for National Geographic News
Before giant waves slammed into Sri Lanka and India coastlines ten days ago, wild and domestic animals seemed to know what was about to happen and fled to safety.
According to eyewitness accounts, the following events happened:
Elephants screamed and ran for higher ground.
Dogs refused to go outdoors.
Flamingos abandoned their low-lying breeding areas.
Zoo animals rushed into their shelters and could not be enticed to come back out.
The belief that wild and domestic animals possess a sixth senseand know in advance when the earth is going to shakehas been around for centuries.
Wildlife experts believe animals' more acute hearing and other senses might enable them to hear or feel the Earth's vibration, tipping them off to approaching disaster long before humans realize what's going on.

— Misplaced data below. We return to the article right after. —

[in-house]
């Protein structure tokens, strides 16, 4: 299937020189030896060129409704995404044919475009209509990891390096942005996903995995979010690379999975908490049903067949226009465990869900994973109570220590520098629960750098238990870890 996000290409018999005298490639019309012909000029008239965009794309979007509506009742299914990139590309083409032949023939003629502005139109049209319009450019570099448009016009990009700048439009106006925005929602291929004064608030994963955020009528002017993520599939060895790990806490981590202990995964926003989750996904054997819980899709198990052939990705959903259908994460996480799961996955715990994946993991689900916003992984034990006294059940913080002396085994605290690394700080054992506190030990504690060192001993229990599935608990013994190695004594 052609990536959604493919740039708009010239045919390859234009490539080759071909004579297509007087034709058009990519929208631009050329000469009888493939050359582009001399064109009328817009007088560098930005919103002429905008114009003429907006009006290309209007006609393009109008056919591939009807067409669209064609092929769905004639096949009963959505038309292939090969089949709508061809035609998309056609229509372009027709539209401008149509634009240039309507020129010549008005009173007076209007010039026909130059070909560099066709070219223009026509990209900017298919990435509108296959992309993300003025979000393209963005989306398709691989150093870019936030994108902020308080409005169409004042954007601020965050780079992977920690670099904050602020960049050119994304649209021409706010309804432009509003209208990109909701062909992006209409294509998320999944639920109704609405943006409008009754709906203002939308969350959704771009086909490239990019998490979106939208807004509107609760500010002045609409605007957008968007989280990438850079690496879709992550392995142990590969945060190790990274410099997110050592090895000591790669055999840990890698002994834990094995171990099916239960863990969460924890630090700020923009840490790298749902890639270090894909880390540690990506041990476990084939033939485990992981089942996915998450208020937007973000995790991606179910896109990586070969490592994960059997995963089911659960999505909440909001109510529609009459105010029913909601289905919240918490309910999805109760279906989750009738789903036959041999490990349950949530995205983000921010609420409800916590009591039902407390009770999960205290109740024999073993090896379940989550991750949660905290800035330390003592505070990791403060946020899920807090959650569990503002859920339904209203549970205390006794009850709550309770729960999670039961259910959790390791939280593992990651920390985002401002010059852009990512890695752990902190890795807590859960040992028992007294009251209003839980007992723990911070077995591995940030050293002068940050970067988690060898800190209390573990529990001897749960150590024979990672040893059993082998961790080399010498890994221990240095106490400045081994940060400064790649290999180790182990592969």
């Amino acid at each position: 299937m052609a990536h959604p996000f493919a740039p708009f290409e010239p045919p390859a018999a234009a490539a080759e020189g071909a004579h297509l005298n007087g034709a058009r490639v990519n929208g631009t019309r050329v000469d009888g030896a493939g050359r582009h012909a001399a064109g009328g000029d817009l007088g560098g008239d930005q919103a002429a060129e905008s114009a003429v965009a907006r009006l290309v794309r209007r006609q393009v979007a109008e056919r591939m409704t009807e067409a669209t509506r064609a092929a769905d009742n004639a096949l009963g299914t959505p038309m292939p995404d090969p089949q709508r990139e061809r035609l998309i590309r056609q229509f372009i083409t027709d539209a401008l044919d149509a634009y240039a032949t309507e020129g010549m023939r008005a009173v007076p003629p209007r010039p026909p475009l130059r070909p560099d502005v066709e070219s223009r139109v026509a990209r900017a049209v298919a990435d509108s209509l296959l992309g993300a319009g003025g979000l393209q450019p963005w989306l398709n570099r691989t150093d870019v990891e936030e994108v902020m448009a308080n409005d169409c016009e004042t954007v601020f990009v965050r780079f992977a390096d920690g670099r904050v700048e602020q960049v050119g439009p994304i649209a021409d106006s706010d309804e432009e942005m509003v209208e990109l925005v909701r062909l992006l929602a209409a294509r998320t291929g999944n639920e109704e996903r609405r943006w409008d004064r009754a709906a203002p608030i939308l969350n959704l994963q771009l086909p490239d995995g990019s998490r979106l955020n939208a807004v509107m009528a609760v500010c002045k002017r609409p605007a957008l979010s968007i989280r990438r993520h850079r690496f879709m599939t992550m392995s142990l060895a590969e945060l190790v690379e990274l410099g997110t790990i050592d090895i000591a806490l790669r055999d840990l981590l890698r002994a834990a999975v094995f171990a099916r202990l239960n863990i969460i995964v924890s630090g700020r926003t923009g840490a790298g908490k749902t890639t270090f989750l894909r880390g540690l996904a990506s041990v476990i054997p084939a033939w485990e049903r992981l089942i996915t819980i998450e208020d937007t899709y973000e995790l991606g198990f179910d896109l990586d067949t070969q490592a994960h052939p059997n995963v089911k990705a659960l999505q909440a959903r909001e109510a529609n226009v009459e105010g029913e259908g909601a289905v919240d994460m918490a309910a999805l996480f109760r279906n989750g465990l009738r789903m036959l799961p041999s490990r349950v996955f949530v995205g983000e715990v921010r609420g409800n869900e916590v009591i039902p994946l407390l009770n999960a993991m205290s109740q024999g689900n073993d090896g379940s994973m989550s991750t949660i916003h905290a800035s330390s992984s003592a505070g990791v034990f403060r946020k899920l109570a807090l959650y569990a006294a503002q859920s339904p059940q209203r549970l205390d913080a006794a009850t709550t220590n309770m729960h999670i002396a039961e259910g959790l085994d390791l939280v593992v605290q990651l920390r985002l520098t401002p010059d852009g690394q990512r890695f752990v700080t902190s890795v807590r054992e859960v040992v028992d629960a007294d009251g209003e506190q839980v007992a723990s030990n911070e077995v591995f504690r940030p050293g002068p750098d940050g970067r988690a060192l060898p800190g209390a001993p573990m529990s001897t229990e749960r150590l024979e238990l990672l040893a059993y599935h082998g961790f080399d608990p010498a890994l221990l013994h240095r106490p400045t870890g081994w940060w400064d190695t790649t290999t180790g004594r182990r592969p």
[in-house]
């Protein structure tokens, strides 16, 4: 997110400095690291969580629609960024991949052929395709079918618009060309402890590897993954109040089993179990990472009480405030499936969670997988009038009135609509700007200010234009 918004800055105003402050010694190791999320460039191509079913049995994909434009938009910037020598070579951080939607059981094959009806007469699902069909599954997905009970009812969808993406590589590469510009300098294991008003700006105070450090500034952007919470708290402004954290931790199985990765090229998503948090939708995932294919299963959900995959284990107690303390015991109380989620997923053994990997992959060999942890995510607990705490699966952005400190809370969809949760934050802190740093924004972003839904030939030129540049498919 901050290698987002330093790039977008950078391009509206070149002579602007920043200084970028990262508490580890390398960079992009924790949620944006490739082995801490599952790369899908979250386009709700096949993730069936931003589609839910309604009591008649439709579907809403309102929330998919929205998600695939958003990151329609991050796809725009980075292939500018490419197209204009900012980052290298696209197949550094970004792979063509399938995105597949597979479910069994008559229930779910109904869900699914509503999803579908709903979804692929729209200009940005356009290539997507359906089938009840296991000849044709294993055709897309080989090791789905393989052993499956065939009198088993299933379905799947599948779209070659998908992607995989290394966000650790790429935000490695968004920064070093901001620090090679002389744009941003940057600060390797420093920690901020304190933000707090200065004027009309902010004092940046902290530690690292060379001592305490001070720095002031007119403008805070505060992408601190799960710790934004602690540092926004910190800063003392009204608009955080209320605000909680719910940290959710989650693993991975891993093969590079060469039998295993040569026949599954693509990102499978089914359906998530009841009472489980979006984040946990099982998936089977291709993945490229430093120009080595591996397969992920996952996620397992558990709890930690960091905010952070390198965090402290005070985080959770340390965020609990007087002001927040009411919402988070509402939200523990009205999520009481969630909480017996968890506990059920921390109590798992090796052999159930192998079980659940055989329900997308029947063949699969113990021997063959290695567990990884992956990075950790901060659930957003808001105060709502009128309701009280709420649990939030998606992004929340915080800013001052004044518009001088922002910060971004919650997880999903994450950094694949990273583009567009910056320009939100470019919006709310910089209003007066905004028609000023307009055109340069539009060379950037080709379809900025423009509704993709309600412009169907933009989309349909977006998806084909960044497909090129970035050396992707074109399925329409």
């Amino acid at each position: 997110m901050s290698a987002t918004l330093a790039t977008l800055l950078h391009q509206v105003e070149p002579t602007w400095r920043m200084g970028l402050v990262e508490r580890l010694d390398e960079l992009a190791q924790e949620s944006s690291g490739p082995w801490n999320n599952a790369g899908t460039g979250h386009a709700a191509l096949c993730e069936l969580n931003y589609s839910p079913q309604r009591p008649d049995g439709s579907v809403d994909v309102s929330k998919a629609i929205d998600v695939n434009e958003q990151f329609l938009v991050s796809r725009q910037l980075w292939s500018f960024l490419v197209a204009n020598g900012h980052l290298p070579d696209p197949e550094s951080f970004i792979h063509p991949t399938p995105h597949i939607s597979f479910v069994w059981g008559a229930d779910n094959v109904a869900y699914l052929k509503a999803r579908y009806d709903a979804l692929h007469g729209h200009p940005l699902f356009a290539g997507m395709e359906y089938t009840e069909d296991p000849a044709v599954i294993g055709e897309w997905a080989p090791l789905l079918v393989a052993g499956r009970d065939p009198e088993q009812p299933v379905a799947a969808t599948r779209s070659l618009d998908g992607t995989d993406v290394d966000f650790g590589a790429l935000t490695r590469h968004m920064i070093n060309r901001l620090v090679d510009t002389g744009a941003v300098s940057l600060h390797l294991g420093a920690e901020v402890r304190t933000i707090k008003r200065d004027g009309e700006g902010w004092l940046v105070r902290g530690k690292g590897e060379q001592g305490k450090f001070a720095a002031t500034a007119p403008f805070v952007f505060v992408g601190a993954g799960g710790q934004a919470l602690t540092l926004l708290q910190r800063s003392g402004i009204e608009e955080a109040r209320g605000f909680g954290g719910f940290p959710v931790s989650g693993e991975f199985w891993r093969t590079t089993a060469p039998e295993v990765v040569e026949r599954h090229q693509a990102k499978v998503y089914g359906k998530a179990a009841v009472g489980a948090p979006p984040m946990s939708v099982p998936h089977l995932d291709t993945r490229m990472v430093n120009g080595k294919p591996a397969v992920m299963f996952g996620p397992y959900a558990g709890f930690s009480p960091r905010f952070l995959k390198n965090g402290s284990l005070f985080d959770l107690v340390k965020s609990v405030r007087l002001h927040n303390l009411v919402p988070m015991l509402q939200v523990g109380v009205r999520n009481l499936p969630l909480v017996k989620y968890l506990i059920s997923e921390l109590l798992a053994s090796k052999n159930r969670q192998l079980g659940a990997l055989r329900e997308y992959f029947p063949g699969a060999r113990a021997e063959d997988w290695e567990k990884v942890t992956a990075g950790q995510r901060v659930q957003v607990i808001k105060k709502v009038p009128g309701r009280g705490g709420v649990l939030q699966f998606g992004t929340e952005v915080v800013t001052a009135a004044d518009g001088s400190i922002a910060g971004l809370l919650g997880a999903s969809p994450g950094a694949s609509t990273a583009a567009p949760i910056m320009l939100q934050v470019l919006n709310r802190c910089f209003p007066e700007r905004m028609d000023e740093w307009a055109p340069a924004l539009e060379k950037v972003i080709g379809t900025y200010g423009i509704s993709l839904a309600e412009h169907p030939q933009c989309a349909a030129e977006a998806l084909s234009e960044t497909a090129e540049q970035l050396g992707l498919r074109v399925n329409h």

The massive tsunami was triggered by a magnitude 9 temblor off the coast of northern Sumatra island on December 26. The giant waves rolled through the Indian Ocean, killing more than 150,000 people in a dozen countries.
Relatively few animals have been reported dead, however, reviving speculation that animals somehow sense impending disaster.
Ravi Corea, president of the Sri Lanka Wildlife Conservation Society, which is based in Nutley, New Jersey, was in Sri Lanka when the massive waves struck.
Afterward, he traveled to the Patanangala beach inside Yala National Park, where some 60 visitors were washed away.
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